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Reminders from Second year
Terms in this set (58)
What happens to the SEM as the sample size increases?
How is variance calculated?
Sum of squares/d.f.
Which measure of central tendency is most sensitive to outliers?
What is psuedoreplication?
Where there is exaggeration of statistical significance when observations have been taken from the same individual and are therefore interdependent
Can you increase 'n' by taking more samples from the same individual?
No, this is an example of pseudoreplication
What is a poisson distribution?
A discrete frequency distribution which gives the probability of an event occurring in a fixed time and/or space
What happens to the S.D. if 'n' increases?
NOTHING. The SD is calculated as the best possible estimate of the SD of the overall population
What do confidence intervals define?
The boundary in which we can confidently expect the population mean to fall
What does a 95% CI imply?
That you can be 95% sure that the population mean falls within the confidence interval
There is a 1 in 20 chance that it does not overlap with the population mean
Which error bars are most commonly used in biomedical science?
Why are CI bars problematic in biomedical science
Overlap does not necessarily mean that there is no statistically significant difference between the groups - this is still a possibility
What does it mean if SEM bars overlap on a graph?
Means do not differ at
What does it mean if SEM bars do not overlap on a graph?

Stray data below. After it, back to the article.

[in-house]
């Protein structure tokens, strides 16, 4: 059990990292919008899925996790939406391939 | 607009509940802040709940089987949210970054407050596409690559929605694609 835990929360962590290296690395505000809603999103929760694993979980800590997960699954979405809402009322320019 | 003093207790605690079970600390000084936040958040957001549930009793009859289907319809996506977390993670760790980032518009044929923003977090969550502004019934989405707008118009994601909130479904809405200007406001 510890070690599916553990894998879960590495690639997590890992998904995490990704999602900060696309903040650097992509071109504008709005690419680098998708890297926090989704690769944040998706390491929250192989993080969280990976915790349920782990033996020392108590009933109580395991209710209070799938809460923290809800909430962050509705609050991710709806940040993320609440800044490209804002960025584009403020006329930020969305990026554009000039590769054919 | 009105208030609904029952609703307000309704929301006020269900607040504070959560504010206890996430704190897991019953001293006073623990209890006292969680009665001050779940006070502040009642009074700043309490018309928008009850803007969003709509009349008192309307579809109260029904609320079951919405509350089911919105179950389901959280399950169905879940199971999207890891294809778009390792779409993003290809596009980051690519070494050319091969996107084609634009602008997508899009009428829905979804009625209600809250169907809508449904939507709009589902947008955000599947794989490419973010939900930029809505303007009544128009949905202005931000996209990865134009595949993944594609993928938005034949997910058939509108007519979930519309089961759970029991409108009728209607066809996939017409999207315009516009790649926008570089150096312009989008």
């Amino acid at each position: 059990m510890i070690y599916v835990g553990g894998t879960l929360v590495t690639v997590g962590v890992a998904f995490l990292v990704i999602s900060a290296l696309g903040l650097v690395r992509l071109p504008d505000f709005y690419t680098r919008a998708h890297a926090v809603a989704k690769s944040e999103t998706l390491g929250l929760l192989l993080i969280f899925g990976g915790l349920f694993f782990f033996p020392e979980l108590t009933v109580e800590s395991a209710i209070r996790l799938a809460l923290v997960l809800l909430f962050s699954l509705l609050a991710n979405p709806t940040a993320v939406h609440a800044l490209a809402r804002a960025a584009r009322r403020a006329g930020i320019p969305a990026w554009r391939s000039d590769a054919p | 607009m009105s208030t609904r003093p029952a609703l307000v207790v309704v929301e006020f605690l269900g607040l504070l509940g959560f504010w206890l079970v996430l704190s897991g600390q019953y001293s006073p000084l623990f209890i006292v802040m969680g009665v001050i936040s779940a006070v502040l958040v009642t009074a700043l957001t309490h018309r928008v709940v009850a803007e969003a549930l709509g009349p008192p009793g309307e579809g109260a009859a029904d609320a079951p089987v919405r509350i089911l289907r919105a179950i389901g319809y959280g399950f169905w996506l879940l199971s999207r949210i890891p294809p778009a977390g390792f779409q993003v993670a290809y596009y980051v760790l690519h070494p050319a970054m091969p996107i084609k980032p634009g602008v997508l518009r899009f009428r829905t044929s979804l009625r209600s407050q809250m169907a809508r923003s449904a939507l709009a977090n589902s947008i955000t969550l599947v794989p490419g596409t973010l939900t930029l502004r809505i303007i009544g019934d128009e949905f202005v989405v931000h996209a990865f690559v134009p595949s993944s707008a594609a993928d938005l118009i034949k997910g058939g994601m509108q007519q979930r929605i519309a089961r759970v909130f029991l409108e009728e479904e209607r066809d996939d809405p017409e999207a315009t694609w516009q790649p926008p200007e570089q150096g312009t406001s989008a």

Means differ at P<0.05
What can be said about the inference made from all error bars?
More statistical testing is required to confirm a statistical deduction
What does P<0.05 mean with regards to the null hypothesis?
There is less than a 5% chance that the results have arisen due to chance if the null hypothesis is true
How is the t statistic calculated?
(Sample mean-population mean)/SEM
What are the disadvantages of a within-subject design?
Confounding likely - perhaps the order in which treatments were given or carry-over effects of the treatment
Is the homogeneity of variance assumption used in the paired t-test?
No, since each group should have a similar variance and SD
What is the F ratio?
The ratio of the group mean square: residual mean sqaure
If H0 is true, what is the value of F?
Close to 1
If H0 is false, what is the value of the F ratio likely to be?
Greater than 1 - i.e. the bigger the F ratio, the greater the statistical difference
If the data do not meet parametric assumptions for an independent one-way ANOVA, what test must you use?
How is statistical power affected by group sizes?
Equal numbers in each group increase power
Larger the sample size, the larger the power
When do post-hoc tests perform badly?
When there are unequal group sizes and unequal variance
What is the Wilcoxon Signed Rank test?
A non-parametric test used when data for the (i) paired t-test (ii) one sample t-test do not meet parametric assumptions
What do the assumptions of non-parametric assumptions still rely on?
What is the non-parametric equivalent of the unpaired t-test?
Why aren't non-parametric tests used all the time?
Because they are liable to increased type II error rates - they throw away a lot of information and are therefore likely to miss effects
What is the null hypothesis associated with a Chi-squared test?
There is no association between the factors
What is the alternative hypothesis associated with Chi-Squared test?
There is an association between the factors
What happens if the standard error of the estimate is large?
It reduces the confidence in the values and therefore limits the analysis